Innovative Ideas To Curb Food Waste Range From Sharing To Dumpster Dining
Food waste is a growing problem both in the United States and across the globe. In North America alone anywhere from 30-40% of perfectly edible food ends up in the trash each year. To put it in perspective that is almost 20 pounds of food per person, per month! While the fact that most ends up in our landfills is bad enough, what's worse is that over 48 million Americans, including 15.3 million kids, live in households that do not have sufficient food! Now, concerned citizens are trying to raise awareness of the issue with some innovative ideas.
In New York's Westchester County, students at 18 schools participate in a program called We Future Cycle. Started by Anna Giordano and Ashley Welde in 2014, it teaches kids to recycle, compost, and most importantly curb food waste in an easy and efficient manner.
Lunch areas at the participating schools are equipped with three clearly marked bins - compost, recycle and share. While the first two are self-explanatory and common in schools, the third is rare. This is the bin where kids can toss their unwanted drinks, fruits, and even untouched sandwiches. Items in the container are available for any student that wants them. Whatever remains at the end of the day is donated to the local soup kitchen or food bank. Giordano says the three bins have helped reduce the number of trash bags generated at the mid-day meal from an average of 22 to just 2!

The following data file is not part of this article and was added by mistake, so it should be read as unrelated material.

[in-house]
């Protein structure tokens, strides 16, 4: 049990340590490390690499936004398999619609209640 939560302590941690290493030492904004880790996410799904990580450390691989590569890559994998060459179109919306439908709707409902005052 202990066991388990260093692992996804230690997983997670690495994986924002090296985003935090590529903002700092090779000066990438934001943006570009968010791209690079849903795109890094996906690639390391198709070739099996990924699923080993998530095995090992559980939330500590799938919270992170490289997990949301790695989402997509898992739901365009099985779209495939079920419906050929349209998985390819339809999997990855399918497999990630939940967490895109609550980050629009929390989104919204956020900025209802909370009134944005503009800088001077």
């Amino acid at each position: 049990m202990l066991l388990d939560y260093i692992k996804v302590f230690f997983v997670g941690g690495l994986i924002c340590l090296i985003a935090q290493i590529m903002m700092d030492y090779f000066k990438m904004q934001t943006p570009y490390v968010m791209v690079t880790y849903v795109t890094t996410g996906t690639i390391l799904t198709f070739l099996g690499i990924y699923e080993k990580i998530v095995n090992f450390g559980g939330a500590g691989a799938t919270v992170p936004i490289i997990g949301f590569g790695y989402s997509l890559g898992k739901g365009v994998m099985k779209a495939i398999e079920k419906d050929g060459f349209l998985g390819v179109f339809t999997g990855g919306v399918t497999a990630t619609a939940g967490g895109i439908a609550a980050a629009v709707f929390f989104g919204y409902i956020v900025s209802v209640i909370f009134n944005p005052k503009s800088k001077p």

To ensure kids adopt similar habits at home the non-profit has created extensive curriculum to educate families about the importance of sorting waste into the proper streams of recycling, composting, trash and food to donate They also urge parents to have open conversations with their kids about food choices and what they will or will not eat at school.
But, as we are all aware, kids are not the only ones that waste food - Adults are equally bad, if not worse! To combat that, Brooklyn-based Josh Treuhaft founded Salvage Supperclub in 2014. The sporadically organized dinners promise patrons a scrumptious multi-course meal for a mere $50 USD per person. Though that may not sound like much of a plan to save waste, it is, because the delicious food is made from perfectly edible and safe ingredients that are past their prime and, therefore, headed for the compost or trash bin.
The other catch? Customers have to eat their gourmet meals inside a dumpster! The venue, of course, is totally clean and hygienic. It is just a symbolic gesture to demonstrate the enormous amount of food people thoughtlessly trash on a regular basis.
Treuhaft who recently made his West Coast debut with a dumpster dining night in Berkeley, CA, says every meal salvages almost 2 pounds of food (per person) that otherwise would have ended up in the trash. In addition to helping people rethink their actions, one dumpster meal at a time, Treuhaft also helps them do good by donating a portion of the proceeds to non-profits dedicated to combating food waste. It is no wonder that hundreds of people are clamoring to dine at the his dumpster supper clubs.
Reading Comprehension (3 questions)
- How much food per person is wasted on average each month in the United States?
- How does the We Future Cycle program help to eliminate the waste problem? What has the outcome of the program been?
Critical Thinking Challenge
Does this article help your rethink your daily food habits? What if any,...
Vocabulary in Context
“Started by Anna Giordano and Ashley Welde in 2014, it teaches kids to recycle, compost, and most importantly curb food waste in an easy and efficient manner.”